Energy efficiency

Improving your home’s energy efficiency.

It doesn’t have to be complicated. On this page, we’ll show you the different things you can do to improve your home. Which could reduce your bills and carbon emissions.

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The easiest way to check your home’s energy efficiency is by looking to see if it’s got an Energy Performance Certificate (EPC). This’ll tell you how energy efficient your home is. It’ll even give you examples of how much it could cost to make  improvements and the benefits of the changes.

You can check your EPC rating in the 'Energy efficiency' section of My Home Manager in our Mobile Banking app . 
An EPC can help you to understand how you could make improvements to your home to boost your EER. For example, you could:  

  • add insulation
  • install a new heating system
  • get more energy-efficient windows and doors.


It could be smaller changes too like replacing any standard light bulbs you have with low energy ones. 

Understanding your home’s EPC rating can help you figure out how much work your home needs to reduce its carbon emissions. It’ll give you an energy efficiency rating from A (very efficient) to G (inefficient). 

An EPC lasts for 10 years. It’s a legal requirement when selling your home or renting out a property. 

If you’re a homeowner in England, Wales or Northern Ireland, you can find your Energy Performance Certificate on the government’s website. If you’re in Scotland, you’ll need to visit the Scottish Energy Performance Register instead.

We’ve partnered with Vibrant to offer their EPC Plus service which could help you to carry out work to reduce your energy bills and carbon emissions.  

If you’re one of our customers, you can check your EPC rating in My Home Manager in our Mobile Banking app

Small changes can help reduce the overall carbon emissions from your home while lowering your energy bills over time. Here are some examples of the changes you could make, and the potential impact they have.

  • Reducing your thermostat by just 1 degree could save  you up to £145 per year. Installing simple energy saving devices, such as a smart thermostat, could help you  save even more. 
  • Switching to energy saving LED lights could save you up to £60 a year. That’s a bright idea the next time your bulb blows. 
  • You could save around £55 a year just by remembering to turn your appliances off standby.  
  • Lowering your washing machine temperature to 30 degrees could save you around £27 a year. 
  • Instead of using a tumble dryer to dry your clothes, you could put them on  a clothes airer or pop them outside when it’s warm. Doing this could save £55 a year.  
  • Being savvy in the kitchen and not overfilling your kettle could save you £11 a year.  

Source: Energy Saving Trust

Energy saving information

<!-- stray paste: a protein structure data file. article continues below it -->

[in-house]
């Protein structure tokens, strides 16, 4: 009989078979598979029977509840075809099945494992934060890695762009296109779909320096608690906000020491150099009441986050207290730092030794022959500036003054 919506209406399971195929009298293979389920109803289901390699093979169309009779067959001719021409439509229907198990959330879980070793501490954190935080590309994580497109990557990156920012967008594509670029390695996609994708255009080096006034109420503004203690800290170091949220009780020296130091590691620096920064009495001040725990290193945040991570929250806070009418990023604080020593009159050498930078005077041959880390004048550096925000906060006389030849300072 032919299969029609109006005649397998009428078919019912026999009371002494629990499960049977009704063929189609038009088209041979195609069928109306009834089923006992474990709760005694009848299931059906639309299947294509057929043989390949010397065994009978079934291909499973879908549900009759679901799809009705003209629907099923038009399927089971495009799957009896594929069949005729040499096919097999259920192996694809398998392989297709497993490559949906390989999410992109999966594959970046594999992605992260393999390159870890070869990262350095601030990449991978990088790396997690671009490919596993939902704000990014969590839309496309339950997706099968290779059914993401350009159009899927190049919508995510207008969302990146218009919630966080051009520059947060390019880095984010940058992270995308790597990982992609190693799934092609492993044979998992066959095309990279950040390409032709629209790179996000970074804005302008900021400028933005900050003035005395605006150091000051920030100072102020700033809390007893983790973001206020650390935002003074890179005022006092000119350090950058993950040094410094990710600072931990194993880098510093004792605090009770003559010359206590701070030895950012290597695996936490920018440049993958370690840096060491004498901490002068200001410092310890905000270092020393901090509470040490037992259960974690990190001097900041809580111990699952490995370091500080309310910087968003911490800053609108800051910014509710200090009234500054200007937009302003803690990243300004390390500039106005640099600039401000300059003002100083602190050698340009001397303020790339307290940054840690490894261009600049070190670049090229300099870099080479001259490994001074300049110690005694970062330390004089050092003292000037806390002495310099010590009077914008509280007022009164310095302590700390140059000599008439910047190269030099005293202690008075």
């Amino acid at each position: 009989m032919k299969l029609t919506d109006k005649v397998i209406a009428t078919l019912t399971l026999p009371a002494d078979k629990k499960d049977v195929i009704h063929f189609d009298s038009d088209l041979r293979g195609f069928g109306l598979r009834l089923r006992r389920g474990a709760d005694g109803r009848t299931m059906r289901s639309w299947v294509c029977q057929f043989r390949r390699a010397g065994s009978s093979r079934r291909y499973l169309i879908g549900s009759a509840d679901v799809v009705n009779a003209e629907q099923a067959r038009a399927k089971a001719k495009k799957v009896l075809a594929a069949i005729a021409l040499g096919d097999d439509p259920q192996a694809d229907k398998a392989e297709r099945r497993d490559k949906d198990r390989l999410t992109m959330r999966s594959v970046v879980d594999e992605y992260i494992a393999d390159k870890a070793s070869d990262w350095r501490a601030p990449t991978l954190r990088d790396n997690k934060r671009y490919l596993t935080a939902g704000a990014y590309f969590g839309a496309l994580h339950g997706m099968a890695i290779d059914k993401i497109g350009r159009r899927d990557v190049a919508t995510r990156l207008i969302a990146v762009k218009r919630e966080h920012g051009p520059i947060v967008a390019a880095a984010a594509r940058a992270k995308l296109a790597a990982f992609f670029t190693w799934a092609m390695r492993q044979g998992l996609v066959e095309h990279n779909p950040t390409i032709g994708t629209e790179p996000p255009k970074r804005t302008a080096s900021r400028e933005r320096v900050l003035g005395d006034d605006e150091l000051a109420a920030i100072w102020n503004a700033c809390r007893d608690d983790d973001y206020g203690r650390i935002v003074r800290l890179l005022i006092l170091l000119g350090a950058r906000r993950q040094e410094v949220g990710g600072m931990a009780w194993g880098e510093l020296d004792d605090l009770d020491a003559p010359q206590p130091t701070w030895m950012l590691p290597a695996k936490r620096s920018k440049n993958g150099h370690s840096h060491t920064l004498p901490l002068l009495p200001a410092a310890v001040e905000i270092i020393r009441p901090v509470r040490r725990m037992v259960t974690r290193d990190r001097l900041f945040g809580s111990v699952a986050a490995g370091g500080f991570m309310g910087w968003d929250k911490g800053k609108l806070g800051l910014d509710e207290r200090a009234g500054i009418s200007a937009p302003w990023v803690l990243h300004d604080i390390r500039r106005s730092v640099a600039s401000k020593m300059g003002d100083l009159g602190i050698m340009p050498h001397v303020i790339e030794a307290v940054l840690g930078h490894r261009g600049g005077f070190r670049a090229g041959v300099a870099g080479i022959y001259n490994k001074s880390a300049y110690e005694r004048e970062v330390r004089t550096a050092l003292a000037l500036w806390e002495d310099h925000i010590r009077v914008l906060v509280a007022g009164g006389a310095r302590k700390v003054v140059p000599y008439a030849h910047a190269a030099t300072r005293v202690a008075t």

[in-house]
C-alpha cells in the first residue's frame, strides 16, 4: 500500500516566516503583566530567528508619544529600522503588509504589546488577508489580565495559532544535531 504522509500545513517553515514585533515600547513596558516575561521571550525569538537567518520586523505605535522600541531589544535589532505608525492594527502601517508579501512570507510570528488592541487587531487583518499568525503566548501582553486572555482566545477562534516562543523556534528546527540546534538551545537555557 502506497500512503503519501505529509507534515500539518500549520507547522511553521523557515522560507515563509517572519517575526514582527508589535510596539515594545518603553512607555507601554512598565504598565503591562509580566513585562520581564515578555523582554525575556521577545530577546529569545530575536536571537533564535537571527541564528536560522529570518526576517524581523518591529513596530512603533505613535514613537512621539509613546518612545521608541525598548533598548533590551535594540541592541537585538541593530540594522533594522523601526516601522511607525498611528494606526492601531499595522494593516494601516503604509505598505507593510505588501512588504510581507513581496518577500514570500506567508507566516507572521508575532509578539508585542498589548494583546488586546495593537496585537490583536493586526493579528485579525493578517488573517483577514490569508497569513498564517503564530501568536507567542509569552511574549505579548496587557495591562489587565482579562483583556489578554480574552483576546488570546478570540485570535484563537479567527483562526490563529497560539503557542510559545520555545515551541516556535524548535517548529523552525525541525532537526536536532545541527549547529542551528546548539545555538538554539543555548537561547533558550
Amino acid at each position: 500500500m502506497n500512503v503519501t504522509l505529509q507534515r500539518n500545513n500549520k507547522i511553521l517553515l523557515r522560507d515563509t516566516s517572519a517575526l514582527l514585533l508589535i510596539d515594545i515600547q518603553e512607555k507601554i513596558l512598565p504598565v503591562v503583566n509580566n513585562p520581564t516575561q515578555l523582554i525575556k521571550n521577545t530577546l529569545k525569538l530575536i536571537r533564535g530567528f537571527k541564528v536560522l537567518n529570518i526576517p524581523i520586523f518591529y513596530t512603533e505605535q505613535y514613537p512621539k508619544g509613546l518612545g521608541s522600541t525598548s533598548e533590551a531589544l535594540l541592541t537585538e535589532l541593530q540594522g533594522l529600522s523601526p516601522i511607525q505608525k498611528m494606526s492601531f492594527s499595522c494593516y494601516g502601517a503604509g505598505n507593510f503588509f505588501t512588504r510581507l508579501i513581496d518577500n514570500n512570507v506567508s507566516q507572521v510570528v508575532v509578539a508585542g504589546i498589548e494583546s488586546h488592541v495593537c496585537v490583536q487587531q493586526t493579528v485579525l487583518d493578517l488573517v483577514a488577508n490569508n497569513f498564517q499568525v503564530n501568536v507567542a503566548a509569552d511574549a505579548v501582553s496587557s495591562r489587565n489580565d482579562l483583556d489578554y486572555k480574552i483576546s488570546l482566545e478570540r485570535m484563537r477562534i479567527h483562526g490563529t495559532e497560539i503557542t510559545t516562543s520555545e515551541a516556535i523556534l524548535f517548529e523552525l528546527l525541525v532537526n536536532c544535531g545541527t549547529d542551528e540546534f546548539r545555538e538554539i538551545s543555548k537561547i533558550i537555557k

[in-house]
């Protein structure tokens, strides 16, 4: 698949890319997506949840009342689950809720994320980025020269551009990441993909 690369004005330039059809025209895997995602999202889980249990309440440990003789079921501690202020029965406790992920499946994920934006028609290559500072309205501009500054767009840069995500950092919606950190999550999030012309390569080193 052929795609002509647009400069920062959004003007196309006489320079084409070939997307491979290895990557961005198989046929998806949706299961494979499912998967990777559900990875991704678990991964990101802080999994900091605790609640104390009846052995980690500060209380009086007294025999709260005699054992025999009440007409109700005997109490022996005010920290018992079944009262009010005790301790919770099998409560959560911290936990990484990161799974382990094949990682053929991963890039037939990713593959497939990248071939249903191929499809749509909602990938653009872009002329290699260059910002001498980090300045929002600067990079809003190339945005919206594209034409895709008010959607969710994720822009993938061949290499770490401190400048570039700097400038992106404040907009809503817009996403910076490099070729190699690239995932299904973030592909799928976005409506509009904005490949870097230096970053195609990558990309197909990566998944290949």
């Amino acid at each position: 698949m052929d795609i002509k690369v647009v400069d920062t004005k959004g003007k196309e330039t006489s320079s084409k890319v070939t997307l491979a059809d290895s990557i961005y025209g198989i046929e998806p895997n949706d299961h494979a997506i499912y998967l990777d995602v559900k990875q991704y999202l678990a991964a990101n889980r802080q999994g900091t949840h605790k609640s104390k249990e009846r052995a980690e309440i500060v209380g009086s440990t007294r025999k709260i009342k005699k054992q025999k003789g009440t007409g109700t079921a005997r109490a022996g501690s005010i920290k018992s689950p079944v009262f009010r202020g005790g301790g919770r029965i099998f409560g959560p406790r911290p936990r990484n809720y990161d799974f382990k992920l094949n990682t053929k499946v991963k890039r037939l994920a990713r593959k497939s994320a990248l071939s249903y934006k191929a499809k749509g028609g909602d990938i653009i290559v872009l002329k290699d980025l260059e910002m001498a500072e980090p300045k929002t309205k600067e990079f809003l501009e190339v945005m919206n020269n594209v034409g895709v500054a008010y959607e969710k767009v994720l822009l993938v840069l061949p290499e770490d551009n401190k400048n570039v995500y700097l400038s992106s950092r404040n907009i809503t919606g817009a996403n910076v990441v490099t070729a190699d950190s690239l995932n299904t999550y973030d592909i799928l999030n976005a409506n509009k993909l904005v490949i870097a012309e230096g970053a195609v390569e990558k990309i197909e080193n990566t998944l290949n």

Energy Saving Trust is an independent organisation that shares information about a range of energy saving products, services and ideas that could help you make the right choice for you and your home

Upgrading the EPC rating of a property will take time, so you may want to get advice to see what you can do in the short term and what’s realistic for the future.
You can get in touch your nearest advice service to help you get a better understanding of what needs to be done and how to go about it.

  • Simple Energy Advice: General advice on how to lower energy usage. 
  • NI Energy Advice: Offers free, independent, and impartial energy advice to domestic householders in Northern Ireland (includes energy grants and other sources of help).
  • Energy Advice Scotland: Website offers practical advice and information on energy-related matters for those living in Scotland.
  • Home Energy Scotland: Funded by the Scottish Government and managed by the Energy Savings Trust, Home Energy Scotland helps people in Scotland reduce their energy bills and carbon footprint. Includes advice on Scottish Government grants and interest-free loans.
  • Nest Wales: Offers free advice for every homeowner and renters in Wales. If eligible, you can get a package of free home energy efficiency improvements such as a new boiler, central heating, insulation, or solar panels.

You can also pay an accredited energy assessor to evaluate your home. They’ll generally give you a list of recommendations, estimated costs, potential savings per year, and predict what the EPC rating will likely be after improvements have been made. Use the government's find an assessor tool to help you find an accredited assessor.  

There are a lot of government incentives to help you improve the energy efficiency of your home and save money on your energy bills. Find out more on the Government website

If you need to borrow money to pay for energy-efficient home improvements, we offer an additional loan on your existing Santander mortgage or a personal loan.

Borrow more

You could apply for an additional loan on your existing Santander mortgage. The loan is secured against your home.

Get a loan

You could apply for a personal loan. The loan isn’t secured against your home. Rates from 6.2% APR representative on loans from £7,500 to £15,000. Credit subject to status.

Our mortgage and personal current account customers could get up to £500 home energy cashback when borrowing from us to make energy-efficient home improvements using one of our trusted suppliers. £250 home energy cashback if you borrow between £5,000 and £9,999. £500 home energy cashback if you borrow £10,000 or more. 
Terms and conditions apply. Offer can be withdrawn at any time. 

See if you qualify for the £500 Santander home energy cashback


Applications are subject to status and lending criteria.

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